by Elizabeth Hans McCrone
‘Blind tasting’ is more of a figurative than literal term. It usually refers to hiding the identity of wines during sensory examination, and then revealing information like varietal, blend, region and producer once the tasting is complete; hence, being initially “blind” to knowledge about the wines.
But Francis Ford Coppola had something more innovative in mind when he was considering the concept several years ago. During a team meeting while discussing the addition of blind tasting for guests at his Geyserville winery, Coppola proposed that the lead host should, in fact, be blind. Furthermore, he argued, the participants ought to be blindfolded during the tasting, temporarily removing their sense of sight, which could enhance the overall experience.
Enter Henry “Hoby” Wedler, a Sonoma County native, UC Davis graduate student in organic chemistry, wine aficionado – and legally blind, since birth.
Wedler and the Coppola management team got connected through an architect who had worked on the former Chateau Souverain (current site of Francis Ford Coppola Winery) and knew Hoby from a summer camp for blind kids. Introductions were made, the program launched and what Wedler is doing as the official host for Francis Ford Coppola Winery’s Tasting in the Dark is nothing short of remarkable.
“For most people, vision is what we call the first responder sense,” Wedler explains. “When you don’t have that, you have to retrain your mind to rely more on your other senses. When people are blindfolded, their ability to smell and notice what they smell, for instance, is heightened. It doesn’t become better, but heightened.”
Wedler has been leading winery guests through Tasting in the Dark experiences since the program began in April 2011. Participants are blindfold then led upstairs through the winery to a tasting lab where Wedler guides them through a series of sensory exercises and a pre-selected flight of Coppola wines. The results, he says, are astounding. “When they’re blindfolded and in that mindset, they surrender themselves to the wine and what they’re experiencing,” Wedler reports. “ They notice different qualities, like grapefruit, grass, spices like thyme…They get into the wine and leave loving wine in a way they’ll never forget. For a wine educator, that’s magic.”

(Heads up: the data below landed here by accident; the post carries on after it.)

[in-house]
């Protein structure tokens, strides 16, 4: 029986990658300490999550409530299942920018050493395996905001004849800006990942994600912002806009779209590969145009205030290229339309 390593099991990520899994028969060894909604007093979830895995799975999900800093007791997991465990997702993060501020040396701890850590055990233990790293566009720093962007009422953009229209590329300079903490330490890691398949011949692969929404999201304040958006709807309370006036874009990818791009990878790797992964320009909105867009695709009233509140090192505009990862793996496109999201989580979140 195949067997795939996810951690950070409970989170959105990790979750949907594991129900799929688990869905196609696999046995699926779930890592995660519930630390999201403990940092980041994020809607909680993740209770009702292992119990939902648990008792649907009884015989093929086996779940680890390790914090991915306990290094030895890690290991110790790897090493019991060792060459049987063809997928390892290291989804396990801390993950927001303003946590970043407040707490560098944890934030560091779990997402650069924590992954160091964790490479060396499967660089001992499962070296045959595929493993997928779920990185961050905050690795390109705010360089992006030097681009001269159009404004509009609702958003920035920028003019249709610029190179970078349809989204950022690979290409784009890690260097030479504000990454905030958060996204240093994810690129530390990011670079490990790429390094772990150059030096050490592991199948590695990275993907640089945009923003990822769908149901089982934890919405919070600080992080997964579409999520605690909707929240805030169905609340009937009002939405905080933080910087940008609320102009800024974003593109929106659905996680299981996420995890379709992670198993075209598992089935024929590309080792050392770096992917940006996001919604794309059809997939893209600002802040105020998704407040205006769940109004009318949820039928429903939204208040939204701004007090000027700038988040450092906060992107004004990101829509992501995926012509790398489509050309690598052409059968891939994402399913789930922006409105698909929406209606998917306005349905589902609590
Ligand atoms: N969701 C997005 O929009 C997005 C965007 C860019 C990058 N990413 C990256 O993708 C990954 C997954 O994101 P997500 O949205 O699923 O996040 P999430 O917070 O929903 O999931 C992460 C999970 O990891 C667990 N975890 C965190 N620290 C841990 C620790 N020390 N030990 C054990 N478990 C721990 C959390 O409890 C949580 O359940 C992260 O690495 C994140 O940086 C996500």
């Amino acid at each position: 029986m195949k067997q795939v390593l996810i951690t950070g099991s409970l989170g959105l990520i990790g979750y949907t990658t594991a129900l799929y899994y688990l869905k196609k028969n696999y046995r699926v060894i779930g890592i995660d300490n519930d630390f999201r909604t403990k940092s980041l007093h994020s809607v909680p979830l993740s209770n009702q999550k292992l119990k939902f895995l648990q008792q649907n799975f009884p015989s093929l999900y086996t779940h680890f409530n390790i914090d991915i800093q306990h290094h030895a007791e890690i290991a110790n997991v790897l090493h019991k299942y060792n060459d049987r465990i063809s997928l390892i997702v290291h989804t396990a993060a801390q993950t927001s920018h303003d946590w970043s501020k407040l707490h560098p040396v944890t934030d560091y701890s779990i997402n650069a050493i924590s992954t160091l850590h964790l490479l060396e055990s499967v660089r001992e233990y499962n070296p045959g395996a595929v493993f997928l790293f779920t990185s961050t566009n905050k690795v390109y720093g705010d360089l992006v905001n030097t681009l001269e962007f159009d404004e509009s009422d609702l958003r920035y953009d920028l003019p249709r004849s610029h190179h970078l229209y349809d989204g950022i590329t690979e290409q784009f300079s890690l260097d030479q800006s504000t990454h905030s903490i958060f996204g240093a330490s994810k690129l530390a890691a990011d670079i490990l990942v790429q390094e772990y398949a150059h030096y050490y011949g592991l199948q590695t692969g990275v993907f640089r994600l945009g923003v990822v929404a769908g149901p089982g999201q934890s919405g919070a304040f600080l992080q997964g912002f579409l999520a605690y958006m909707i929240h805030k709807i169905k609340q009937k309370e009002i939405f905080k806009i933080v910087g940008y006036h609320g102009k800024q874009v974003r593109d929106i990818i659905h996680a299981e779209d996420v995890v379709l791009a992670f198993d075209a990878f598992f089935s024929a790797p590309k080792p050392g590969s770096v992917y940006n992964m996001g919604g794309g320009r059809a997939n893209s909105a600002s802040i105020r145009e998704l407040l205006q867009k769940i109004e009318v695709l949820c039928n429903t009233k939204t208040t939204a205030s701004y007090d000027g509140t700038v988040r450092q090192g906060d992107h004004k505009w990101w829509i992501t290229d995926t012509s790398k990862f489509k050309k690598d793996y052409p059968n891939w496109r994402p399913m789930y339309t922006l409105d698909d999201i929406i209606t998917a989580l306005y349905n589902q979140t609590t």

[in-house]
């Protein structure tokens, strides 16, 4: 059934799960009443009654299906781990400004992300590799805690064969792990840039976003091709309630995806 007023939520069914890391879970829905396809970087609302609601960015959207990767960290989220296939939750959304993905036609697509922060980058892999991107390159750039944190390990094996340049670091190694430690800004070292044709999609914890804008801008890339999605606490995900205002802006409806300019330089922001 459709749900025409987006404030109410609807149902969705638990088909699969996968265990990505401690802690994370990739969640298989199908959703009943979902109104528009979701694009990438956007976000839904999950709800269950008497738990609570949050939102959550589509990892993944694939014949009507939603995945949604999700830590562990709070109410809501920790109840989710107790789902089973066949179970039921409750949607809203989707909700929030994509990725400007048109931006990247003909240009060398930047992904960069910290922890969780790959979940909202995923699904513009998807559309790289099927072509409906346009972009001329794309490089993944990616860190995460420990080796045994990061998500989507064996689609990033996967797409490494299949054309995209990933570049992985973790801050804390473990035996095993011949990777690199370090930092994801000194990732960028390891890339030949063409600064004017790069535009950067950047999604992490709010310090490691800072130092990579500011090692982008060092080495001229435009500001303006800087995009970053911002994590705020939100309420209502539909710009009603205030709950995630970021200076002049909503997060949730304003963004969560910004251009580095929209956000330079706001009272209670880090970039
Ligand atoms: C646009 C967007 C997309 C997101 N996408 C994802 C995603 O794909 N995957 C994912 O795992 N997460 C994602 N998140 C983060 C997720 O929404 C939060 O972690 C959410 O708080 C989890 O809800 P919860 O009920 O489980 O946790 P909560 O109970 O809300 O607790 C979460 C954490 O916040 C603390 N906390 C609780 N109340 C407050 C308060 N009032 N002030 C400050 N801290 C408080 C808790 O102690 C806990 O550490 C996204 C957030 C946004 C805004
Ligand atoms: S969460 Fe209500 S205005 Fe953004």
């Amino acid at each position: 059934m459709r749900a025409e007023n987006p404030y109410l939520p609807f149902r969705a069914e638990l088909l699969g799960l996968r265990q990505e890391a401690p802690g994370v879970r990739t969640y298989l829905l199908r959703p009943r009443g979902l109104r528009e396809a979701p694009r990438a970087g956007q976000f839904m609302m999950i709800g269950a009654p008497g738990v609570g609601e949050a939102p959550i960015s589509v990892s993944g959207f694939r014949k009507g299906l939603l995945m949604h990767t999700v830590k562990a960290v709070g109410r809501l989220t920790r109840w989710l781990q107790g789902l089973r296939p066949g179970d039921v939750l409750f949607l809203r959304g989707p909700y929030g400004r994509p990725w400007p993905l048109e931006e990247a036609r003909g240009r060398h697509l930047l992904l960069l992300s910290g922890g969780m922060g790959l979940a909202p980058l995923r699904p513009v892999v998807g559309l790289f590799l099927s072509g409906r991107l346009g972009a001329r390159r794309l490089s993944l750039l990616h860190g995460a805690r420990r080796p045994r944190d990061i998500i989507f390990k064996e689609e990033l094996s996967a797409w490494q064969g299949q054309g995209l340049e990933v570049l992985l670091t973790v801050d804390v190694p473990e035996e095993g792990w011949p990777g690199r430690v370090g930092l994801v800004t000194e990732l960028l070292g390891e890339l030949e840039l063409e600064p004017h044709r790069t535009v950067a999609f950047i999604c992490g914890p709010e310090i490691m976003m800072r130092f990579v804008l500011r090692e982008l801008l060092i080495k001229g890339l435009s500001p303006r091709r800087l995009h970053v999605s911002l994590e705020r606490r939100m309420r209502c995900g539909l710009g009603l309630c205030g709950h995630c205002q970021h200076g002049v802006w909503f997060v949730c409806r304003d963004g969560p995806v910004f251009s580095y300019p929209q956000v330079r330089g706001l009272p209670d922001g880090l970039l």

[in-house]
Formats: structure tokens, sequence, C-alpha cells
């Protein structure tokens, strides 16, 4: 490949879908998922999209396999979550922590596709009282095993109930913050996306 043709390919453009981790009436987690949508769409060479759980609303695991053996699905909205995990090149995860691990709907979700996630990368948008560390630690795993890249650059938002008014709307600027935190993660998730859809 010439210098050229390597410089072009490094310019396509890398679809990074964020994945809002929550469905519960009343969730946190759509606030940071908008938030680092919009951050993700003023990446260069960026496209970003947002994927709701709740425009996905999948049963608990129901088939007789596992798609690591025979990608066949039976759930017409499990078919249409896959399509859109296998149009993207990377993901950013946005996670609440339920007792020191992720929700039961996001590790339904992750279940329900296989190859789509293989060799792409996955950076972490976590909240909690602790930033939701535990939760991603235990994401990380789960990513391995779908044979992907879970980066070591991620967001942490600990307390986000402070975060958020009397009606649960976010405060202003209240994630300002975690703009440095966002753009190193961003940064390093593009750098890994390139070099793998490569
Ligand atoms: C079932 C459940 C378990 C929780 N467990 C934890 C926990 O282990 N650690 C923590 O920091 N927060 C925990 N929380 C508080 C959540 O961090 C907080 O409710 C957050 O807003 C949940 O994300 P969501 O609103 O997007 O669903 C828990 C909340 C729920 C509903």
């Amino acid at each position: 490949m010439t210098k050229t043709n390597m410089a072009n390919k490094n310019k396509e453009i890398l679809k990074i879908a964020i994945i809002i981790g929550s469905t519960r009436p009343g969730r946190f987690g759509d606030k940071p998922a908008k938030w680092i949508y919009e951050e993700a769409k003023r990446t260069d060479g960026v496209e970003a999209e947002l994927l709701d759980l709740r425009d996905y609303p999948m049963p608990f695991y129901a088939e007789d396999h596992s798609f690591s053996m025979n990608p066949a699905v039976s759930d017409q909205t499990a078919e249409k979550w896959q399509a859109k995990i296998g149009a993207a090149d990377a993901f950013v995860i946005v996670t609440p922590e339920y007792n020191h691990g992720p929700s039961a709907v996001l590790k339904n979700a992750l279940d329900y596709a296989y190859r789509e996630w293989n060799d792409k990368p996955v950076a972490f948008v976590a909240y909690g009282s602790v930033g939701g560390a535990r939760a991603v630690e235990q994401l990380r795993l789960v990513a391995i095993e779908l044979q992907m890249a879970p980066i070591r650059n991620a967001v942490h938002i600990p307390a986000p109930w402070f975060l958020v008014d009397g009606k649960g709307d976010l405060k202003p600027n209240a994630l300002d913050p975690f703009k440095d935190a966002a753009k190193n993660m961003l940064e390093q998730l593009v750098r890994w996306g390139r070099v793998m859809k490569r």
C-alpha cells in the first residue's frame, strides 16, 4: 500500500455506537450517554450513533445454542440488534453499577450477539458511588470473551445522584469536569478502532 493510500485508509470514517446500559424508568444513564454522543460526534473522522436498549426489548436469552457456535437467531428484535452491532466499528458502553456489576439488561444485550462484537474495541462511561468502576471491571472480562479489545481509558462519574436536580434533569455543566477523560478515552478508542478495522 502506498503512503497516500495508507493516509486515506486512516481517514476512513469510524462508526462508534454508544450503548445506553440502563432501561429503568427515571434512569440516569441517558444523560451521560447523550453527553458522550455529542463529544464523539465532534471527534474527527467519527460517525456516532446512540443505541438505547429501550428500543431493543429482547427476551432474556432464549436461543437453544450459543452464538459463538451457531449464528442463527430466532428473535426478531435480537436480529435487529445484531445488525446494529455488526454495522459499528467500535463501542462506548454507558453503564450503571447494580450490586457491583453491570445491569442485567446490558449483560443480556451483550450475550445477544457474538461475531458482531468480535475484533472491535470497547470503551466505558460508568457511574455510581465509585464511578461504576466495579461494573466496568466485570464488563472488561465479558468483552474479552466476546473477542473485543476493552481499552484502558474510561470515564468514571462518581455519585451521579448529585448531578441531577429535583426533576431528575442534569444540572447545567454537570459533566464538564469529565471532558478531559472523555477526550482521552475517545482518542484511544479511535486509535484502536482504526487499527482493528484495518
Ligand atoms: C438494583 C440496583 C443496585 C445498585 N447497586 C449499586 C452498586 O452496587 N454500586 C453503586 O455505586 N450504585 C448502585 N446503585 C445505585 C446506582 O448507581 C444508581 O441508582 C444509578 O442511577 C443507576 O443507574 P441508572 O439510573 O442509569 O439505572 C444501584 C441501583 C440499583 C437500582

The Marketing Power of a Unique Experience
The other bit of magic in this formula may well be what the uniqueness of the experience is doing for the Coppola brand.
In addition to conducting blind tastings for winery guests, Wedler has been repeating the experience as part of Safeway’s Beverage Stewards Program in seminars throughout the country. The participants are Safeway employees educated about wine and spirits and hired to help guide consumers with their product selections.
Wedler takes groups of between 5 and 30 people through a Tasting in the Dark, being careful not to reveal the identity of the wines until their blindfolds are removed. Once the employees realize they’ve just had a sampling of commercial wines produced by Francis Ford Coppola Winery, most are surprised – and very impressed.
“Everyone is blown away by the experience,” confirms Marlow Daniel, Coppola’s Director of Public Relations and Communications. “They can’t believe how transformative it can be. People had no idea these were Coppola wines. Most of them said ‘this is outstanding. It’s really changed my thinking.”
That mind shift appears to be paying dividends. Although Daniel is cautious about making any direct links at this point, she notes that early results are encouraging.
“We’re still gathering data on the program,” she says, “but initial research shows that we’ve seen an increase in unit sales growth in accounts that have participated in Hoby’s seminars.”
Elizabeth Slater is the founder of In Short Direct Marketing, a recognized authority on marketing wine, wineries and wine regions to consumers since 1994. For her part, Slater is unsurprised by the success of the Tasting in the Dark model.
“Creating interesting and unusual experiences for your customers will always lead to connection and sales,” Slater observes. “People remember and tell their friends about the event, your wines and winery for years to come. It also gives your brand a permanent piece of the customer’s mind, which in turn gives you peace of mind.”
Daniel agrees that uniqueness and personal connection are qualities that create lasting impressions and set Coppola apart from competitors.
In addition to writing for the Wine Industry Advisor, Elizabeth Hans McCrone works in hospitality at Francis Ford Coppola Winery, a position she has held since July 2009.